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Montana is having a record year for West Nile virus, and the population is adjusting to the severe flu-like symptoms

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As the number of West Nile virus cases mounts in Montana, residents of the small town of Entiat are grasping for answers in the weeks following a succession of devastating cases in the community.

While there have been multiple major outbreaks of the virus across the state this summer, according to the Montana Health Journal, since Aug. 25, when the first case of the year was reported, Montana has seen nearly 300 cases of West Nile virus in humans, causing 28 deaths — leaving some residents to question why they are being hit so hard.

“What we are seeing is unprecedented for this community. You’ve got places where it’s a lot more humid,” Entiat mayor Owen Goold said in an interview with KTVQ, the local ABC affiliate. “We’ve got a bunch of these people that haven’t been anywhere, where there was a lot of open space.”

The only West Nile case confirmed to date in the Flathead Valley, where the town is located, is in a 75-year-old woman with no significant health issues, but on Oct. 3, the viral vector was confirmed to have killed someone in Killdeer.

A bug trapped on Oct. 13 at the local health department collected voraciously, capturing 17 small black cobras — one of the most common types of pest in Entiat, so many the odds of capturing a single scorpion or mosquito are about the same, according to KBOI News. Officials were quick to note, however, that they were still days away from actual confirmation that any of the cobras had West Nile virus.

“I think that a lot of people were hesitant to come in and see the doctor, you know, at the beginning because they were afraid that they might be suspected of carrying the disease,” she told the station.

While the virus is most commonly transmitted to humans via infected mosquitoes and birds, an increasing number of reports are coming in from the American West and several states east of the Mississippi River as well, according to the Centers for Disease Control and Prevention. (The exception is Pennsylvania, where West Nile virus remains almost undetectable.) Although the CDC identifies the disease as a severe disorder, if it can be controlled, it’s a relatively mild strain that can cause flu-like symptoms and possible encephalitis or meningitis. Those symptoms can sometimes be difficult to diagnose until well into the course of the illness.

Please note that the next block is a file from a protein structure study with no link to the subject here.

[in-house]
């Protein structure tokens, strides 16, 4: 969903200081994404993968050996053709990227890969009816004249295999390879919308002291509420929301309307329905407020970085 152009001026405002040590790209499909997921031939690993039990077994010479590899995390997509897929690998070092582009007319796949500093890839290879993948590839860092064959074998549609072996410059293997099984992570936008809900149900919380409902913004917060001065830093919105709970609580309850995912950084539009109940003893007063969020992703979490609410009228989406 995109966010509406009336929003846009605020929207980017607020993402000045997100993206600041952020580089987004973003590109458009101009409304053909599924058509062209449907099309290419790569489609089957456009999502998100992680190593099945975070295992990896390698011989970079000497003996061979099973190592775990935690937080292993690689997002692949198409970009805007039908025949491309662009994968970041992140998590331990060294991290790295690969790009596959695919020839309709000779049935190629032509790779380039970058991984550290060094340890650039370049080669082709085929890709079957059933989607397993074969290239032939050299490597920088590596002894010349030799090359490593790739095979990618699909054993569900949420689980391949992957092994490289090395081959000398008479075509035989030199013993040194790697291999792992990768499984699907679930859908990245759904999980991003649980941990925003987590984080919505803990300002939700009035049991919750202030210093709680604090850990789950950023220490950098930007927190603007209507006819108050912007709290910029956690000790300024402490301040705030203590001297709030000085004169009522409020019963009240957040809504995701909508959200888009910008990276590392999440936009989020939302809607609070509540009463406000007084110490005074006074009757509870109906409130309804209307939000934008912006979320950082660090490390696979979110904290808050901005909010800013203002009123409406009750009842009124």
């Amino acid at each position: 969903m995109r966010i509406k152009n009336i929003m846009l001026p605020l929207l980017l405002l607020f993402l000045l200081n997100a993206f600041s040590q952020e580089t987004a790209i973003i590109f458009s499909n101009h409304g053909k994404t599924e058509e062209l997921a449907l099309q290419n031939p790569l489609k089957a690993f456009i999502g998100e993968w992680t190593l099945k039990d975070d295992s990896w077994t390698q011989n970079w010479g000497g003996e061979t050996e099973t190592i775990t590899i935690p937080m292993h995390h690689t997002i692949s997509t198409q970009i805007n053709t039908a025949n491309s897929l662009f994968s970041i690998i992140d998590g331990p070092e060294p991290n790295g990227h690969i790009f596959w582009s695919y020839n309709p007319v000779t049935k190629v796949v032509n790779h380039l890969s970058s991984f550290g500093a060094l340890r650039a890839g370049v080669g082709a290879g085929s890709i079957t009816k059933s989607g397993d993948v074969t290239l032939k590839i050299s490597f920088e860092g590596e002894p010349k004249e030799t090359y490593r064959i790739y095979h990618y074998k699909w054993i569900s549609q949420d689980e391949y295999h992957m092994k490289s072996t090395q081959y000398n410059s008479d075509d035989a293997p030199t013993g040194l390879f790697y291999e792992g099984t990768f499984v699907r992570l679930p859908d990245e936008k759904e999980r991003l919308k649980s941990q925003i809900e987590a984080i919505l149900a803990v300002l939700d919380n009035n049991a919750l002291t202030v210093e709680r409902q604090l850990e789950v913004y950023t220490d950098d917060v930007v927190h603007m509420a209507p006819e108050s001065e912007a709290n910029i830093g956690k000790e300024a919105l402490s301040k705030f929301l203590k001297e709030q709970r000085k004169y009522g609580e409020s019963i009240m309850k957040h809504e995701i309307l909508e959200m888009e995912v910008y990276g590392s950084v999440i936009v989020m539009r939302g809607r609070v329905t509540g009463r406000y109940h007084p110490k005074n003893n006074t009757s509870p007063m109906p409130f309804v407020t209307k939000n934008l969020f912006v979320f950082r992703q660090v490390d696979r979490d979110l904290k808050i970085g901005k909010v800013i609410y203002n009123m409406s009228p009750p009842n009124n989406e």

This summer’s outbreak is striking a particularly hard blow to Montana, particularly for small communities like Entiat. Earlier this month, a woman who lived in a horse stable in Lummi County tested positive for West Nile virus and died, according to the department of health. As with Entiat, there have been few detections of the virus in the state’s interior, the Western Montana Independent reported.

Entiat was hit especially hard, Goold said, with one resident for whom the virus likely had taken a turn for the worse just weeks before the first confirmed case was registered in early August.

“Everybody has some fear about it,” he said. “I think a lot of us are just wondering what to do when we see it because, as far as we know, we’re not experiencing anything that would tie it to the virus here.”

Experts have attributed the increase in West Nile virus cases across the country to the number of wild birds that are migrating through the region. (Wild birds can transmit it to those they come into contact with.) But there is no clear sign that the spike is related to climate change.

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